Featured column in Whistler Question newspaper ~ September 20, 2016: How to Be A Successful Negotiator
Are you a good negotiator? Are you in it to win it? Negotiating is often met with fear and trepidation because people lack two things: a plan and a win-win attitude.
Author and international speaker Shane Gibson acknowledges that while there are many aspects to successful negotiations, people fail the most because they perceive a negotiation as an event, rather than as a process.
Gibson’s expertise on social media marketing and social selling has earned him a top spot on Forbes.com list of ‘Top 30 Social Sales People in the World’ so he knows a thing or two about what it takes to be a successful negotiator.
Rather than focusing on closing the sale, he advocates a sales process that defines what a great outcome looks like from the beginning.
As a Sales Trainer, Gibson coaches clients to ask three questions before even starting the negotiating phase. TWEET THESE 3 QUESTIONS
- What is the ideal outcome I would like to see occur?
- How would the negotiations be conducted?
- What would my margin and total value of the sale be?
- How would we treat each other?
- What would the timing, specifications and legal terms look like?
- What “middle of the road” outcome would I still be happy with (and feel good about bringing back to my boss or team)?
- At what point is this deal not worth doing?
By answering these questions, a sales process is launched with an intent and purpose around all actions. Even a casual coffee with a client in the initial stages of a deal now has more purpose strategically.
All that planning is rooted in attitude. ‘Old school sales techniques’ are often construed as a throwback to telemarketer tactics or used car salesmen going in for the ‘kill’. This only adds fuel to the fear factor of selling whereas, in reality, what if you grounded your sales process with a win-win philosophy?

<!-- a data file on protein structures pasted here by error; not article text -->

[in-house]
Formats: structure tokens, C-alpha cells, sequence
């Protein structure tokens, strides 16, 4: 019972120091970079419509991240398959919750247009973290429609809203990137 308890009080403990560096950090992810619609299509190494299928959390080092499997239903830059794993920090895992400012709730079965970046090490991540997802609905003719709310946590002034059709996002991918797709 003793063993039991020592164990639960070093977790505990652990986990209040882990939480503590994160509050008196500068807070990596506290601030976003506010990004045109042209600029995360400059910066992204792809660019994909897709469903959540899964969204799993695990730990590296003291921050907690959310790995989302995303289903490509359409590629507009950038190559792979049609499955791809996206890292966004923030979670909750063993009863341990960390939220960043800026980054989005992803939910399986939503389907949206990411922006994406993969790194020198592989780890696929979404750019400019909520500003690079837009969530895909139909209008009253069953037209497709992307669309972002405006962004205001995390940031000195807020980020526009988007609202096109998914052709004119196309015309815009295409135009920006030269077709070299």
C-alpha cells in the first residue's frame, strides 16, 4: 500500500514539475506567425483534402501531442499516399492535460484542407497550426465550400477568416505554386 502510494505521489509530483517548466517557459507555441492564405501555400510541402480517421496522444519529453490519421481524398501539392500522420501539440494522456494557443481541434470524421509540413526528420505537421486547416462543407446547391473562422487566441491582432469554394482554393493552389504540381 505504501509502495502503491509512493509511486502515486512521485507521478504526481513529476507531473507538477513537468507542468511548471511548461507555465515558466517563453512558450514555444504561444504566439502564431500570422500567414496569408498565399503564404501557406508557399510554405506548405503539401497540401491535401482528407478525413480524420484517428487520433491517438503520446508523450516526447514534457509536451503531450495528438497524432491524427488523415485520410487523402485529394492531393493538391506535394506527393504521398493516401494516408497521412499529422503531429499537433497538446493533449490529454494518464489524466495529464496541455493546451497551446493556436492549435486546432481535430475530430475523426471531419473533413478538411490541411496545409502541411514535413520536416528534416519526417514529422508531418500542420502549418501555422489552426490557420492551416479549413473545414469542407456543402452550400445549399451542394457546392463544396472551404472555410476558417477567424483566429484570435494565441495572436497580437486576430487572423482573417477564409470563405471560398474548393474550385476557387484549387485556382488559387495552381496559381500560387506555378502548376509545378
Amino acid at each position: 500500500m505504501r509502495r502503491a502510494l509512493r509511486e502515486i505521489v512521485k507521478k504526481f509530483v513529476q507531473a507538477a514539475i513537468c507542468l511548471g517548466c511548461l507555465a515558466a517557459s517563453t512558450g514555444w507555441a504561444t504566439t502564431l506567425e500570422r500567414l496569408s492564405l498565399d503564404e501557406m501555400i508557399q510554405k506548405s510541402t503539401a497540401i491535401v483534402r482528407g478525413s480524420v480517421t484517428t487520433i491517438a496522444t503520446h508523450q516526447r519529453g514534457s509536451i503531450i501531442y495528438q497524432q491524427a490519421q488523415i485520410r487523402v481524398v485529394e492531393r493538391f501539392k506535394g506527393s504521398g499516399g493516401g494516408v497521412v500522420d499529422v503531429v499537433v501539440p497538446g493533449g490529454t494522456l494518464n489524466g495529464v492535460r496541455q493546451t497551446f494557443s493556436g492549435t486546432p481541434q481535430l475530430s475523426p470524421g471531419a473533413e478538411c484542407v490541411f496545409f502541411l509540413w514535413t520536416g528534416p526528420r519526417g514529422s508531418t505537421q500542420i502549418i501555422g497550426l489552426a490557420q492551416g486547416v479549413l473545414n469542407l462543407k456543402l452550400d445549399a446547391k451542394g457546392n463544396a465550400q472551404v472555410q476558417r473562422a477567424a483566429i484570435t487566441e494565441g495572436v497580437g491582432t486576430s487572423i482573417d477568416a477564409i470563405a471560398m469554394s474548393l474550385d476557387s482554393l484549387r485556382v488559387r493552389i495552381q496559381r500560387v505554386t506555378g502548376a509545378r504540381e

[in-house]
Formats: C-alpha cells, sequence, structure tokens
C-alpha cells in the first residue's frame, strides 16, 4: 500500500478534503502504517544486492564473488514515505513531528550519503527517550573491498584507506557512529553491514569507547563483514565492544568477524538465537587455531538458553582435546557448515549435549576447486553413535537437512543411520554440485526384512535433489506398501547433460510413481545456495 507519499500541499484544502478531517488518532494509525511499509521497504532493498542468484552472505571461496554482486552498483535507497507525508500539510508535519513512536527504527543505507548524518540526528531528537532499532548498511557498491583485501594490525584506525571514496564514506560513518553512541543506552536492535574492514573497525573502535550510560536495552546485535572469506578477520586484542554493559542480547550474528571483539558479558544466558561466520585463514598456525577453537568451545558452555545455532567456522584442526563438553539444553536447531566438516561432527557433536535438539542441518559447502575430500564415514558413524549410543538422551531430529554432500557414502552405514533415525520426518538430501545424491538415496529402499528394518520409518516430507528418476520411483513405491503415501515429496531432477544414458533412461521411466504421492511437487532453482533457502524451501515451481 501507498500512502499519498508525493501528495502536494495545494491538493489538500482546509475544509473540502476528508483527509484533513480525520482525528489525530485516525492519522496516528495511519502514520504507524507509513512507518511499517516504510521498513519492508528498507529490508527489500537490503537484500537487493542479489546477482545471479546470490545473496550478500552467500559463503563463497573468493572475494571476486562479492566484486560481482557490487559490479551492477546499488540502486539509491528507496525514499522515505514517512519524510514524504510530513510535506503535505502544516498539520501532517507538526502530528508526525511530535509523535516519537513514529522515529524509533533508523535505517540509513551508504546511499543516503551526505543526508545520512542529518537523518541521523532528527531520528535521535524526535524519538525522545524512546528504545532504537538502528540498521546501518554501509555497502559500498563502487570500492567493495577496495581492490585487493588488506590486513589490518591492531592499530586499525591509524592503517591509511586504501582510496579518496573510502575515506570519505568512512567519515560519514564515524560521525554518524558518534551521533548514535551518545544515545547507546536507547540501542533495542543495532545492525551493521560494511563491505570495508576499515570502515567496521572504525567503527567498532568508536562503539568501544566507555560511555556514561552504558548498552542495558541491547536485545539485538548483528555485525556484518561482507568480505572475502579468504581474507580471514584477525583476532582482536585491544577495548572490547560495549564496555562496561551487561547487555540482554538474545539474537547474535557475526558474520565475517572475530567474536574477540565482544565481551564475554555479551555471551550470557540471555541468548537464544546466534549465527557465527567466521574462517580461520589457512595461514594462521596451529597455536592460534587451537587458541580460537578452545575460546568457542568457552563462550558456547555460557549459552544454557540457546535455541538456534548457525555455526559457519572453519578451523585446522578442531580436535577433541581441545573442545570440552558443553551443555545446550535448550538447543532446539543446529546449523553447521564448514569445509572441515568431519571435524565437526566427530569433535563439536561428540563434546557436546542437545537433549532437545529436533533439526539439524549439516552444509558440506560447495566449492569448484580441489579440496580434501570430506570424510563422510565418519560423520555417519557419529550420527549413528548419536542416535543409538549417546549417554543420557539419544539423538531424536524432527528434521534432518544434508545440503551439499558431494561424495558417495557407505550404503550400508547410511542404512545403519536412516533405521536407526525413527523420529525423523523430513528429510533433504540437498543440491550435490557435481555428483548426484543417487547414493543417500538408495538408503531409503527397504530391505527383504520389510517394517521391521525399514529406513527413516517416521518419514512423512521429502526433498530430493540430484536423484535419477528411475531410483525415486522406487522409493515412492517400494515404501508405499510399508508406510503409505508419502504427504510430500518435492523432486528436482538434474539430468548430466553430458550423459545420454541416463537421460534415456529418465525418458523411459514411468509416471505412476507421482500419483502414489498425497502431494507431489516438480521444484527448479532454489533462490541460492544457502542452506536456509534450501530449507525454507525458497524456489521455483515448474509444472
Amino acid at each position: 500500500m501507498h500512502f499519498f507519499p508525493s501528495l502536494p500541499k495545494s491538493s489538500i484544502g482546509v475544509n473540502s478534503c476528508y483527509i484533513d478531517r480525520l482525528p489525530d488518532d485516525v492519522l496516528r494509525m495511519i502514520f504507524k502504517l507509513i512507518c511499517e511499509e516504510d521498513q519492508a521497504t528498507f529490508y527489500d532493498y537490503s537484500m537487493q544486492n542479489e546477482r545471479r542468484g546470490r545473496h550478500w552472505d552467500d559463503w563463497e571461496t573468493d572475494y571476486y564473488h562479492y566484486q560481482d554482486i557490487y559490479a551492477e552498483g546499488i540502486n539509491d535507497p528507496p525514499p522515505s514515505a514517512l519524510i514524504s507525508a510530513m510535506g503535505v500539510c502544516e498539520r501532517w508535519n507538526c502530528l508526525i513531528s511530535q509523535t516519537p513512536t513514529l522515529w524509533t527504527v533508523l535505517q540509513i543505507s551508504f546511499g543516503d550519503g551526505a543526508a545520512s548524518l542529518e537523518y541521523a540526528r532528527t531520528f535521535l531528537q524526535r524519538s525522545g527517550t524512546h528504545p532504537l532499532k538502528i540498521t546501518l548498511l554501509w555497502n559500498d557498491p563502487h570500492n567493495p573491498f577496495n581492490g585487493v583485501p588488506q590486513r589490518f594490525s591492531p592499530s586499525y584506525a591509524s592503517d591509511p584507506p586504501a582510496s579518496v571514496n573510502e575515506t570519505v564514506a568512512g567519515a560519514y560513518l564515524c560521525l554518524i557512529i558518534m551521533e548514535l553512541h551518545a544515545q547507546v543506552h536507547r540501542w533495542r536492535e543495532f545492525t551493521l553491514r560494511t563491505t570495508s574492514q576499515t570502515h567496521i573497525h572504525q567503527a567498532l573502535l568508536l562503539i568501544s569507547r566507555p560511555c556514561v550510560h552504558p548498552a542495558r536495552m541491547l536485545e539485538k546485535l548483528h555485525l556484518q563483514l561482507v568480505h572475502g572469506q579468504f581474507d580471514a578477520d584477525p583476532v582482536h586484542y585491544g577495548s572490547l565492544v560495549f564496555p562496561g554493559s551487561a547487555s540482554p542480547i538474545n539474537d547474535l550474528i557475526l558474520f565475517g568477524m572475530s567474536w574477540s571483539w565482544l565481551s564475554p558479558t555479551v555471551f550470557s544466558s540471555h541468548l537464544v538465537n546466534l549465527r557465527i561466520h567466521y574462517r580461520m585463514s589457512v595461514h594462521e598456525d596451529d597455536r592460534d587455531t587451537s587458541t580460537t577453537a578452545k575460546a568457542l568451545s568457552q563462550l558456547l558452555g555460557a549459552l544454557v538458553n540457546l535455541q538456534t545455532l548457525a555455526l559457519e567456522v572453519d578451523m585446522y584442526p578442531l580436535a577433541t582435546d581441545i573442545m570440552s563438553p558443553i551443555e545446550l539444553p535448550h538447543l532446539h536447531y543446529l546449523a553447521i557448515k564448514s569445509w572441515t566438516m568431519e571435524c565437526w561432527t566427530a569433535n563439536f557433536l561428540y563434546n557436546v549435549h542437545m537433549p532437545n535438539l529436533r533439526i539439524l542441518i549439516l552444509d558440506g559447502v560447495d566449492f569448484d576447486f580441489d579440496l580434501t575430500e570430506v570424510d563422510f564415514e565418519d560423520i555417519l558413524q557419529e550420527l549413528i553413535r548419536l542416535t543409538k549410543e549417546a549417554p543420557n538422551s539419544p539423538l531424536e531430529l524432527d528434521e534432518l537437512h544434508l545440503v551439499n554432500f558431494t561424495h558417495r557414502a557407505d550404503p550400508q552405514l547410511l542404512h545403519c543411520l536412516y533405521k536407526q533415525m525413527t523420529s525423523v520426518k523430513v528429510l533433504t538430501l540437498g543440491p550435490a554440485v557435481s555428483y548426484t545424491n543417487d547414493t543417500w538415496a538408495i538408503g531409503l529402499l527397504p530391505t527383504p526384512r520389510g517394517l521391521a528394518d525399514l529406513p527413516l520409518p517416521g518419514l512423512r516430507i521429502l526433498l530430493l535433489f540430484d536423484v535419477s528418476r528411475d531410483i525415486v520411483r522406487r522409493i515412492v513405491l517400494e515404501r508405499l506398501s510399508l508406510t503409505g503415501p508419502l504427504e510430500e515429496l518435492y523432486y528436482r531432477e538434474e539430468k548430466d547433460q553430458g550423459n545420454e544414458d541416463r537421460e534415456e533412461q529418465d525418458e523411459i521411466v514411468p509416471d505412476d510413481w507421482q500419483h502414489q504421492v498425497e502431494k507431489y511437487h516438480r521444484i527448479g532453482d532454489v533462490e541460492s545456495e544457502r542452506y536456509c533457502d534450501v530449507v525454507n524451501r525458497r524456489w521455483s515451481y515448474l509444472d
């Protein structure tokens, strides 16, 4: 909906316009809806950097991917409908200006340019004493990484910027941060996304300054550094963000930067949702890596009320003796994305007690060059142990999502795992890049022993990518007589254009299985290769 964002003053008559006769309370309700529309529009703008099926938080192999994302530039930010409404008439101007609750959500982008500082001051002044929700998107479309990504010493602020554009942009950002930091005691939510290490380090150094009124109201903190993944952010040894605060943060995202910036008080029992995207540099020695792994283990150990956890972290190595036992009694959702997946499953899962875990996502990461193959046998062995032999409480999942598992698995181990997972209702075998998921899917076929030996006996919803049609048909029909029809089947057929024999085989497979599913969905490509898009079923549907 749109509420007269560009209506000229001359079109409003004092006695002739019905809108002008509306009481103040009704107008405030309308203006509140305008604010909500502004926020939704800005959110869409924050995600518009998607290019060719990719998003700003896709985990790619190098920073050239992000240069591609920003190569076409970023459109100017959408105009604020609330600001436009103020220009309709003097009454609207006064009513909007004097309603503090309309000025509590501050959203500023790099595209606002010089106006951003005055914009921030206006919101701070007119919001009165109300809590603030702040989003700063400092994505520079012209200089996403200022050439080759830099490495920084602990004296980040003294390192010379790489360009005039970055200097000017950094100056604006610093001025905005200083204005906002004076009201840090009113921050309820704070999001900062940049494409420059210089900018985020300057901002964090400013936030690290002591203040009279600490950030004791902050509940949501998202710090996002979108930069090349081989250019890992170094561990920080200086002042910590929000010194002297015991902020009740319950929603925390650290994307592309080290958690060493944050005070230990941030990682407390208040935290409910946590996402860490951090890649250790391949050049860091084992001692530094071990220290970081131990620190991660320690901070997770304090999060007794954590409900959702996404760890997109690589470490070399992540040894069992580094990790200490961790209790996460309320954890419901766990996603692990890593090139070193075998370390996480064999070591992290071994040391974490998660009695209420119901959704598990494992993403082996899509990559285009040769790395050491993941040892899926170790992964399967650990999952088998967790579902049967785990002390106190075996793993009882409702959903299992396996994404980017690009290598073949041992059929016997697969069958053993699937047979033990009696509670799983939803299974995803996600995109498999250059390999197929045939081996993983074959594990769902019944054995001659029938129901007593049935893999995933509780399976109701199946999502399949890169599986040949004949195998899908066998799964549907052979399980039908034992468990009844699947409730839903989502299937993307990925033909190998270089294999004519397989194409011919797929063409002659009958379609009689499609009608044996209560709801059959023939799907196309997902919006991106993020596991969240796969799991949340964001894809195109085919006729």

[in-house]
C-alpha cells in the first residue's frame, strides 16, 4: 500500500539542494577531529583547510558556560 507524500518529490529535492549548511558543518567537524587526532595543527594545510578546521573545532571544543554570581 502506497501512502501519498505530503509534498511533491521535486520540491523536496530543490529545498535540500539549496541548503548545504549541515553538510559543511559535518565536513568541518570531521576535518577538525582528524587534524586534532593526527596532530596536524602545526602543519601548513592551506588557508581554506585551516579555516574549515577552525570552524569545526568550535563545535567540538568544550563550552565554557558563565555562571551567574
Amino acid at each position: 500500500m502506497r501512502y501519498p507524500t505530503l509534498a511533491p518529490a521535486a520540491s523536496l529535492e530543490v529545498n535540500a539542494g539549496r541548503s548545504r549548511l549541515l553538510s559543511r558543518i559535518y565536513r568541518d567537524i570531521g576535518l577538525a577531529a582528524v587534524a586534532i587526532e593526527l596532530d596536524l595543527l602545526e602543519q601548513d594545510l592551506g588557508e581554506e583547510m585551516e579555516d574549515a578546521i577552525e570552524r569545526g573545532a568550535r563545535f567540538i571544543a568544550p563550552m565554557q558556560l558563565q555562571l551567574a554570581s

The great Dr. Stephen Covey so believed in thinking ‘win-win’ that he chose it as one of ‘The 7 Habits of Highly Effective People’. Considered one of the 20th century’s most influential business books, the aforementioned habit affirmed that success follows a co-operative win-win approach more naturally than the confrontation of win-or-lose.
Covey proclaimed ‘thinking win-win’ is a character-based code for human interaction and collaboration. Win-win sees life as a cooperative arena whereby agreements or solutions are mutually beneficial and satisfying. Conversely, when we adopt an attitude of succeeding in terms of someone else failing, life becomes a zero-sum game.
Building win-win mindsets isn’t focused on being nice or tough – in fact, it is based on a being both. It is a balance act between courage and consideration.
Gibson full-heartedly endorses that theory. Considering how your client or customer defines a successful negotiation or positive outcome is the cornerstone of a solid sales process. In order to establish a long-term business relationship, every negotiation must conclude with them feeling like they have won as well.
On October 5th, Shane Gibson will speak to an audience at the Whistler Open Forum Event on ‘How to Build Winning Sales Performance’. He will illustrate how a successful sales process focuses on the right customers and describe how to develop an ‘opportunity thinking’ mindset grounded in a win-win ideology. Get your ticket here: http://www.lighthousevisionary.com/upcoming-open-forums
At Lighthouse Visionary Strategies, Cathy Goddard offers business and life coaching, workshops and the popular Open Forum speaker series. She is founder of Lighthouse Mentor Network, a mentor program nominated for Small Business BC Awards 4 consecutive years and was a Finalist for their 2016 Premier’s People’s Choice Award. She writes this column for the Whistler Question newspaper.